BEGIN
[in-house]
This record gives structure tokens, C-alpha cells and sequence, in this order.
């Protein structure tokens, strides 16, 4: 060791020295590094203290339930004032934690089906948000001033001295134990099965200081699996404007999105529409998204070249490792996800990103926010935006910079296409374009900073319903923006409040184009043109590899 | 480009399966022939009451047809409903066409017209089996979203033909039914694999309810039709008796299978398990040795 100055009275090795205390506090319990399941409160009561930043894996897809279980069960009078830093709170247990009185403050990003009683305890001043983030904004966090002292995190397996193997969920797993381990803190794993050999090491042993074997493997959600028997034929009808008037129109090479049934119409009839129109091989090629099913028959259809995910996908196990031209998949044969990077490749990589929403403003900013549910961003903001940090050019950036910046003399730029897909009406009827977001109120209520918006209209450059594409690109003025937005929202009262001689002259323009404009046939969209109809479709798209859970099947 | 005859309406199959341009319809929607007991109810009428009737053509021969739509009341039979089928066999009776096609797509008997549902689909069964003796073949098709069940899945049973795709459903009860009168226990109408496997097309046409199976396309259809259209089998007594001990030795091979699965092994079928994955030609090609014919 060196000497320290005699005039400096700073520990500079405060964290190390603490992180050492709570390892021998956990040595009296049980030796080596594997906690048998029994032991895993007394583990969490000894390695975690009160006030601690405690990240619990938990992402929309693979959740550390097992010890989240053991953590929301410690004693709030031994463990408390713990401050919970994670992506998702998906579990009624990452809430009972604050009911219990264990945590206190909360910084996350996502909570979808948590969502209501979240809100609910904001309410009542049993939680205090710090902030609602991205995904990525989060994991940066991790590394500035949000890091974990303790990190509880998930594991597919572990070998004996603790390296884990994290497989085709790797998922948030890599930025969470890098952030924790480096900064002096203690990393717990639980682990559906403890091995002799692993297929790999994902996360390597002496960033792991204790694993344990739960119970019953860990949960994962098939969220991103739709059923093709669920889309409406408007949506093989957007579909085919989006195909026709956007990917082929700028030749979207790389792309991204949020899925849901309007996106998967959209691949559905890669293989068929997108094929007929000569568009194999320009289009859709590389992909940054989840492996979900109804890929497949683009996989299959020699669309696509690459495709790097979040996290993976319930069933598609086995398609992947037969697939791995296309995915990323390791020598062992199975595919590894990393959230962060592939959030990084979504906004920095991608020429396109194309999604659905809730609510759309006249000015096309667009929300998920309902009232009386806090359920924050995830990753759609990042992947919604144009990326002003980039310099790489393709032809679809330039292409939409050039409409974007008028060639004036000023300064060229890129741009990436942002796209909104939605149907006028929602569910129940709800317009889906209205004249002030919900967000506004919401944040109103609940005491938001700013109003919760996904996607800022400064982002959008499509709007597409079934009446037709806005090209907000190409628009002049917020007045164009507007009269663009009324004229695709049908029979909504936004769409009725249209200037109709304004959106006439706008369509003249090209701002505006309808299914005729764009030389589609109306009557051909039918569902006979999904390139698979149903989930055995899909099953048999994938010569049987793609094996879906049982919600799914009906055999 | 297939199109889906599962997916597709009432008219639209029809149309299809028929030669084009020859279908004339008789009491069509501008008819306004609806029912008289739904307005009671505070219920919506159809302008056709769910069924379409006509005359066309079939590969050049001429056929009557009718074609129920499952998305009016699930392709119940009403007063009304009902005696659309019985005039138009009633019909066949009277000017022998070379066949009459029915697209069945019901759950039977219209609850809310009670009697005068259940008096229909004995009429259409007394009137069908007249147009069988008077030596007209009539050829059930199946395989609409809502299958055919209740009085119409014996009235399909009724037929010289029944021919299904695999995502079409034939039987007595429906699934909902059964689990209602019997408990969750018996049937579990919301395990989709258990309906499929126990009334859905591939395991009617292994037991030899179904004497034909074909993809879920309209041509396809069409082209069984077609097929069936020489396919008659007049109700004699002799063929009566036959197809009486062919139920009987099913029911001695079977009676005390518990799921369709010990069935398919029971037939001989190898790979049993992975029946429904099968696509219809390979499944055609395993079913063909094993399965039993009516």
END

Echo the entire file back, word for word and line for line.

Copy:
[in-house]
This record gives structure tokens, C-alpha cells and sequence, in this order.
């Protein structure tokens, strides 16, 4: 060791020295590094203290339930004032934690089906948000001033001295134990099965200081699996404007999105529409998204070249490792996800990103926010935006910079296409374009900073319903923006409040184009043109590899 | 480009399966022939009451047809409903066409017209089996979203033909039914694999309810039709008796299978398990040795 100055009275090795205390506090319990399941409160009561930043894996897809279980069960009078830093709170247990009185403050990003009683305890001043983030904004966090002292995190397996193997969920797993381990803190794993050999090491042993074997493997959600028997034929009808008037129109090479049934119409009839129109091989090629099913028959259809995910996908196990031209998949044969990077490749990589929403403003900013549910961003903001940090050019950036910046003399730029897909009406009827977001109120209520918006209209450059594409690109003025937005929202009262001689002259323009404009046939969209109809479709798209859970099947 | 005859309406199959341009319809929607007991109810009428009737053509021969739509009341039979089928066999009776096609797509008997549902689909069964003796073949098709069940899945049973795709459903009860009168226990109408496997097309046409199976396309259809259209089998007594001990030795091979699965092994079928994955030609090609014919 060196000497320290005699005039400096700073520990500079405060964290190390603490992180050492709570390892021998956990040595009296049980030796080596594997906690048998029994032991895993007394583990969490000894390695975690009160006030601690405690990240619990938990992402929309693979959740550390097992010890989240053991953590929301410690004693709030031994463990408390713990401050919970994670992506998702998906579990009624990452809430009972604050009911219990264990945590206190909360910084996350996502909570979808948590969502209501979240809100609910904001309410009542049993939680205090710090902030609602991205995904990525989060994991940066991790590394500035949000890091974990303790990190509880998930594991597919572990070998004996603790390296884990994290497989085709790797998922948030890599930025969470890098952030924790480096900064002096203690990393717990639980682990559906403890091995002799692993297929790999994902996360390597002496960033792991204790694993344990739960119970019953860990949960994962098939969220991103739709059923093709669920889309409406408007949506093989957007579909085919989006195909026709956007990917082929700028030749979207790389792309991204949020899925849901309007996106998967959209691949559905890669293989068929997108094929007929000569568009194999320009289009859709590389992909940054989840492996979900109804890929497949683009996989299959020699669309696509690459495709790097979040996290993976319930069933598609086995398609992947037969697939791995296309995915990323390791020598062992199975595919590894990393959230962060592939959030990084979504906004920095991608020429396109194309999604659905809730609510759309006249000015096309667009929300998920309902009232009386806090359920924050995830990753759609990042992947919604144009990326002003980039310099790489393709032809679809330039292409939409050039409409974007008028060639004036000023300064060229890129741009990436942002796209909104939605149907006028929602569910129940709800317009889906209205004249002030919900967000506004919401944040109103609940005491938001700013109003919760996904996607800022400064982002959008499509709007597409079934009446037709806005090209907000190409628009002049917020007045164009507007009269663009009324004229695709049908029979909504936004769409009725249209200037109709304004959106006439706008369509003249090209701002505006309808299914005729764009030389589609109306009557051909039918569902006979999904390139698979149903989930055995899909099953048999994938010569049987793609094996879906049982919600799914009906055999 | 297939199109889906599962997916597709009432008219639209029809149309299809028929030669084009020859279908004339008789009491069509501008008819306004609806029912008289739904307005009671505070219920919506159809302008056709769910069924379409006509005359066309079939590969050049001429056929009557009718074609129920499952998305009016699930392709119940009403007063009304009902005696659309019985005039138009009633019909066949009277000017022998070379066949009459029915697209069945019901759950039977219209609850809310009670009697005068259940008096229909004995009429259409007394009137069908007249147009069988008077030596007209009539050829059930199946395989609409809502299958055919209740009085119409014996009235399909009724037929010289029944021919299904695999995502079409034939039987007595429906699934909902059964689990209602019997408990969750018996049937579990919301395990989709258990309906499929126990009334859905591939395991009617292994037991030899179904004497034909074909993809879920309209041509396809069409082209069984077609097929069936020489396919008659007049109700004699002799063929009566036959197809009486062919139920009987099913029911001695079977009676005390518990799921369709010990069935398919029971037939001989190898790979049993992975029946429904099968696509219809390979499944055609395993079913063909094993399965039993009516």